smart vision EQ fortwo is a talkative self-driving concept EV

Mercedes-Benz already has a few autonomous car concepts, but now it has a tiny one, the smart vision EQ fortwo. Building on the tiny two-seater city runabout with a more insectile design, the new concept combines four of Mercedes parent Daimler's current obsessions: connectivity, autonomous driving, flexible use, and electrification. Of course, it also has some concept car craziness, too.

On the outside, it's a mere 8 foot 10 long, and 68 inches wide. The doors pivot back, over the rear axle, not only making for an easier entry or exit, but reducing risks to cyclists and pedestrians who might be passing. Short overhangs combined with bulging wheel arches, the latter filled with rose-gold wheels, pick up on the existing smart proportions but make them more aggressive.

The black panel grille and LED displays can be used as screens to deliver information to other road users about the car's intentions. They also replace headlamps and tail lamps. The side windows, meanwhile, have a special film onto which the smart vision EQ fortwo can project information.

That might mean local events or weather forecasts when the car is parked up, smart suggests. Since the concept is designed to be shared among multiple users, calling it to their location with a smartphone interface, the external screens also flag which is the car you've booked. The rear panel indicates whether there's one or two people inside.

If you're on your own, smart is hoping it can help you make friends. A "1+1" sharing function automatically pairs you with another rider, using what's in your saved profile and your current travel plans. If you match up, the 24-inch dashboard display shows any shared interests, such as recently-attended concerts or hobbies in common. "The extra time gained as a result of traveling in an autonomous vehicle can be used to chat and interact," smart says, words which will probably strike fear into the heart of many Uber users.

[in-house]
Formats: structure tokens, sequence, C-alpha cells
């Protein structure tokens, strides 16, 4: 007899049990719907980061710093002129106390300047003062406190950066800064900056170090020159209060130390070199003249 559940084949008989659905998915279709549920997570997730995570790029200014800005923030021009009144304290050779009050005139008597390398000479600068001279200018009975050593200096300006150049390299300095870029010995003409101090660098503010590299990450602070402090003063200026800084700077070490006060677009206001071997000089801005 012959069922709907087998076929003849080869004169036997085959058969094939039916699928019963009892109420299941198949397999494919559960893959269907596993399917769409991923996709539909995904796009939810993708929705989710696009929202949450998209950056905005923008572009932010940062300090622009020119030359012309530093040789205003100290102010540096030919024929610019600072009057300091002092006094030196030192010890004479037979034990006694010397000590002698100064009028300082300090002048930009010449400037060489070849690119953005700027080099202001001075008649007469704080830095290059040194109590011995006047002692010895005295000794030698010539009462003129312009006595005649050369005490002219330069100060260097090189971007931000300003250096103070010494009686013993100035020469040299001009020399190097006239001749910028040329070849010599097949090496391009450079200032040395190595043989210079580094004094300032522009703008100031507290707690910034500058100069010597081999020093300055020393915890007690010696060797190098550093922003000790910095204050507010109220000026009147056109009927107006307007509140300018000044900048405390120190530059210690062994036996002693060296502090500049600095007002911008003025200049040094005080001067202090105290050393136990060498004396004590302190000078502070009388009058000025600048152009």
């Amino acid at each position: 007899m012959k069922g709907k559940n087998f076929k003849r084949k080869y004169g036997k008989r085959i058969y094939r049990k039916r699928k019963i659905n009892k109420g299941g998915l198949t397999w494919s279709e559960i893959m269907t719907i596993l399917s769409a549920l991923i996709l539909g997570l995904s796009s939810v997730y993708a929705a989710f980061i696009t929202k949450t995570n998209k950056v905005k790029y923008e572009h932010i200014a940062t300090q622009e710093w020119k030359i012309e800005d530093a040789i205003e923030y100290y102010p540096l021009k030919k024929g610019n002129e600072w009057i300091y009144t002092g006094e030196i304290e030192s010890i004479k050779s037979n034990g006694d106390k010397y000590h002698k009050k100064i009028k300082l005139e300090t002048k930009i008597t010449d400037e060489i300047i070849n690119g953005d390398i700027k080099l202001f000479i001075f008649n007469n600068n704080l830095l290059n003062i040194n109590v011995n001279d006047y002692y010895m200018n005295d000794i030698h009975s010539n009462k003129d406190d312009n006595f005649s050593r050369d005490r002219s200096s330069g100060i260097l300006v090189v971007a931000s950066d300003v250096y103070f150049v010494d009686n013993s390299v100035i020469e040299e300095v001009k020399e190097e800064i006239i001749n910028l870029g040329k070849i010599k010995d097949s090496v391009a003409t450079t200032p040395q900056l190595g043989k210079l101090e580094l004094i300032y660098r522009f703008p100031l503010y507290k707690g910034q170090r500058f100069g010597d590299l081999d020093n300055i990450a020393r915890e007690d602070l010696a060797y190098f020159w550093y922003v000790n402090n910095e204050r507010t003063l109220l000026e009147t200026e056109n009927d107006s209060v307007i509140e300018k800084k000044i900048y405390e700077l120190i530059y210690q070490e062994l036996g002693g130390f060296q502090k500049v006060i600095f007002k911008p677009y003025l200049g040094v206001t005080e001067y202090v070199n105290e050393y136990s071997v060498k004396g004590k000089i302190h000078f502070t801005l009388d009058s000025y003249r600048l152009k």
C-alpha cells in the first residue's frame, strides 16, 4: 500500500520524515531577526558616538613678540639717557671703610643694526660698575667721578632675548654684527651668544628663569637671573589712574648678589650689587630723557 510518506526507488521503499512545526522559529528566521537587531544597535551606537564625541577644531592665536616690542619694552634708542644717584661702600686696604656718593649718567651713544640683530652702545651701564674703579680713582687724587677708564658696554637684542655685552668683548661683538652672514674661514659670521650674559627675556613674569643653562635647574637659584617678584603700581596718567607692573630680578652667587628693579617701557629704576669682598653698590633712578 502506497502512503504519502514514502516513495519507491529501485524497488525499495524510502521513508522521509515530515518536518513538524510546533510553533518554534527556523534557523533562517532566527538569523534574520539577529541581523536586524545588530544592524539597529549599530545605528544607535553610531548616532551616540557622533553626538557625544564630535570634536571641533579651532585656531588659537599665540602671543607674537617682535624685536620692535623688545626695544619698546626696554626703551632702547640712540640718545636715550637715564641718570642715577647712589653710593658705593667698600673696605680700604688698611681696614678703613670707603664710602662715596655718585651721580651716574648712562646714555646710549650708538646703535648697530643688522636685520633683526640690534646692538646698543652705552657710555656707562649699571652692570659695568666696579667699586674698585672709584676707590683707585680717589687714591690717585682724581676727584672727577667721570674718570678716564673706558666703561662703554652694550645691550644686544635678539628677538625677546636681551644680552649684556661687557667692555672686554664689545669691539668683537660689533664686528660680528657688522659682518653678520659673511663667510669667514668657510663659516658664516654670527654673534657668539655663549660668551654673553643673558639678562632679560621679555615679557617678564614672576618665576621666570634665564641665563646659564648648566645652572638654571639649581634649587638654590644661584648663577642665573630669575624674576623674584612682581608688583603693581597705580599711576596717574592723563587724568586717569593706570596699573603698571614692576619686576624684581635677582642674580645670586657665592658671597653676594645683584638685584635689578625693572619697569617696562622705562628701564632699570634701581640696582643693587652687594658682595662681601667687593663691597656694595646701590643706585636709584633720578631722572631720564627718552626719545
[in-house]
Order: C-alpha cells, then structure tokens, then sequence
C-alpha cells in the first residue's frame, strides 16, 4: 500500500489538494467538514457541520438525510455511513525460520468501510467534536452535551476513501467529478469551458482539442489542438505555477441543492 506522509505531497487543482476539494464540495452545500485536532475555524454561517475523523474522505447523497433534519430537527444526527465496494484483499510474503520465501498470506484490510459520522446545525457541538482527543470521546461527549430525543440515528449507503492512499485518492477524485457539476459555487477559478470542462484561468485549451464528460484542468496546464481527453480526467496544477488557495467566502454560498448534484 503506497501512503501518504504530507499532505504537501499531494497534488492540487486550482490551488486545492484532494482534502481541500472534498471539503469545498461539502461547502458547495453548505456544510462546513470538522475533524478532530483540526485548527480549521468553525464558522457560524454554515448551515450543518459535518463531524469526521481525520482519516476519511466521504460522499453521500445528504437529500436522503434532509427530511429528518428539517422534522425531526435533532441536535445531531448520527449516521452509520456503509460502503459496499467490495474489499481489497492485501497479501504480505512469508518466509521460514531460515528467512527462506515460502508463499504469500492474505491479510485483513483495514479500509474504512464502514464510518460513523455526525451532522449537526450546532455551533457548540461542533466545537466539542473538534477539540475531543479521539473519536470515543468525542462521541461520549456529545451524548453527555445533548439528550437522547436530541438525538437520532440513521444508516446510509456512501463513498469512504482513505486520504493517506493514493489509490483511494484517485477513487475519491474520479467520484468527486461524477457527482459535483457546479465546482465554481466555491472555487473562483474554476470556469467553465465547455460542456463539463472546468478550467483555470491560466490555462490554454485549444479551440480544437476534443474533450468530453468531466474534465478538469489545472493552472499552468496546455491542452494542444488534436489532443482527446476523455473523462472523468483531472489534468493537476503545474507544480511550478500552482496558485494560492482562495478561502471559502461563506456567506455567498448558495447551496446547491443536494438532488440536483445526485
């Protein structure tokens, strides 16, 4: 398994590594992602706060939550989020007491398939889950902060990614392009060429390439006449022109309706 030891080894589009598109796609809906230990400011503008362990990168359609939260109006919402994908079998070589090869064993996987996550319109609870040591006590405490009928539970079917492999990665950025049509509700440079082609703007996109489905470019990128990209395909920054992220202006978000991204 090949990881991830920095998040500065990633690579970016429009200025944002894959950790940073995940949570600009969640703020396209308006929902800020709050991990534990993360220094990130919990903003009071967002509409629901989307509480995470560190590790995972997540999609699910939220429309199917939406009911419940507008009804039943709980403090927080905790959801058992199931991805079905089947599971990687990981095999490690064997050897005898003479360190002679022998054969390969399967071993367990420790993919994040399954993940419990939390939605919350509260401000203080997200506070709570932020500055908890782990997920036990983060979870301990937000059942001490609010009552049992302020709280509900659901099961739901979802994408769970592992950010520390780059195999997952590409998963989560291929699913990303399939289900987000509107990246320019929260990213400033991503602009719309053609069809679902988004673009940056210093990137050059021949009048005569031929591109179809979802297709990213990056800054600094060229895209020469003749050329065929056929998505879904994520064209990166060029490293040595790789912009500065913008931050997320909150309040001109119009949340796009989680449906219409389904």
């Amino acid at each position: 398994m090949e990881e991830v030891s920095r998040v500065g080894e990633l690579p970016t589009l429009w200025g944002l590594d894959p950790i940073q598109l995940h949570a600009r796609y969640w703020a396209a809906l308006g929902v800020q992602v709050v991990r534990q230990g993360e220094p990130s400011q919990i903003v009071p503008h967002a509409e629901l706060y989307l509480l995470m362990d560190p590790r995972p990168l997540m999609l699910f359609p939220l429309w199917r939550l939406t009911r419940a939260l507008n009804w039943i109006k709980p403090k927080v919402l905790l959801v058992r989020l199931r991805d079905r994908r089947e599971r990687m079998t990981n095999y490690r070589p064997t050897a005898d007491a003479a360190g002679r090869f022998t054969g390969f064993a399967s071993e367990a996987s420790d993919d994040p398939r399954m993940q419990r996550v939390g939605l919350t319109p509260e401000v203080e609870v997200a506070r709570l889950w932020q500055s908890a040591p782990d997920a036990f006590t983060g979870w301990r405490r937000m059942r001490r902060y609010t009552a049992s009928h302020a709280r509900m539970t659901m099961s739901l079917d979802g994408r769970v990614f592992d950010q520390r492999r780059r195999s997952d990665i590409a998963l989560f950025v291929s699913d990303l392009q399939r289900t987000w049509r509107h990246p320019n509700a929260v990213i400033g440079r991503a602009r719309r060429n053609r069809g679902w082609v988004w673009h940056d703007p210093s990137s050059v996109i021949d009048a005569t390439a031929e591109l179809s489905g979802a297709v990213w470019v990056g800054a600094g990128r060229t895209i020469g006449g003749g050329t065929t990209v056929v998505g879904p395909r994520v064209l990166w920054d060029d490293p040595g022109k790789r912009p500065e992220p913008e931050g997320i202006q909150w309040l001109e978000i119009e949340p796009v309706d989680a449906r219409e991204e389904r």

Since it's autonomous, the smart vision EQ fortwo can automatically drive itself to a charging station to top up its 30 kWh li-ion battery. However, Daimler also envisages inductive charging being used, both pulling out and feeding in electricity into the grid. Described as a "swarm battery" it could help take pressure off areas of the grid with high demand.

With no steering wheel at all, this is arguably a more aggressive vision of self-driving mobility than some of Mercedes' earlier concepts. The F 015 Luxury in Motion a few years ago may have been more striking externally, but it still had a retracting wheel that could pull out for manual driving.

Still, given that many expect autonomous vehicles to gain traction first in shared ride services, the smart vision EQ fortwo could be a more realistic expression of what our first tastes of driverless motoring might be. Of course, there's no current plan to actually turn the concept into a production vehicle, but expect Daimler's various brands to keep pushing its on-demand shared services like Car2Go.